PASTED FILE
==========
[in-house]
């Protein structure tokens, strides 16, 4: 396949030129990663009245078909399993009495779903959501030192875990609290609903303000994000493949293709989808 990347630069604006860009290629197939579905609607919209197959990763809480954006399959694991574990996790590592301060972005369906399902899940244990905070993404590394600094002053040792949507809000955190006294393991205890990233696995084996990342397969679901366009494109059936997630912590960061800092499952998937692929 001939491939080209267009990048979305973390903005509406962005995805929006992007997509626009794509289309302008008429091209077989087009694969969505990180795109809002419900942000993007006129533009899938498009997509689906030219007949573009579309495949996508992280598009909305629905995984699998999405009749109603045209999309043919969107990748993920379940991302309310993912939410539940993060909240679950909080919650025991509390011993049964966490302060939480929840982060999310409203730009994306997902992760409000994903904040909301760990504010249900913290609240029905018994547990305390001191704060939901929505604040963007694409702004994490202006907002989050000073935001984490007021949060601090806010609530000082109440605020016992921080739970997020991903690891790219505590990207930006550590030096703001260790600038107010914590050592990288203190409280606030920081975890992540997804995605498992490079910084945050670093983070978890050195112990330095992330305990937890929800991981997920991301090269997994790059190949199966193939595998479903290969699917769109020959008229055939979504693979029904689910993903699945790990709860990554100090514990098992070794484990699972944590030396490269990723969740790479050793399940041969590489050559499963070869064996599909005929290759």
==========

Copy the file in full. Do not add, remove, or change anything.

[in-house]
């Protein structure tokens, strides 16, 4: 396949030129990663009245078909399993009495779903959501030192875990609290609903303000994000493949293709989808 990347630069604006860009290629197939579905609607919209197959990763809480954006399959694991574990996790590592301060972005369906399902899940244990905070993404590394600094002053040792949507809000955190006294393991205890990233696995084996990342397969679901366009494109059936997630912590960061800092499952998937692929 001939491939080209267009990048979305973390903005509406962005995805929006992007997509626009794509289309302008008429091209077989087009694969969505990180795109809002419900942000993007006129533009899938498009997509689906030219007949573009579309495949996508992280598009909305629905995984699998999405009749109603045209999309043919969107990748993920379940991302309310993912939410539940993060909240679950909080919650025991509390011993049964966490302060939480929840982060999310409203730009994306997902992760409000994903904040909301760990504010249900913290609240029905018994547990305390001191704060939901929505604040963007694409702004994490202006907002989050000073935001984490007021949060601090806010609530000082109440605020016992921080739970997020991903690891790219505590990207930006550590030096703001260790600038107010914590050592990288203190409280606030920081975890992540997804995605498992490079910084945050670093983070978890050195112990330095992330305990937890929800991981997920991301090269997994790059190949199966193939595998479903290969699917769109020959008229055939979504693979029904689910993903699945790990709860990554100090514990098992070794484990699972944590030396490269990723969740790479050793399940041969590489050559499963070869064996599909005929290759």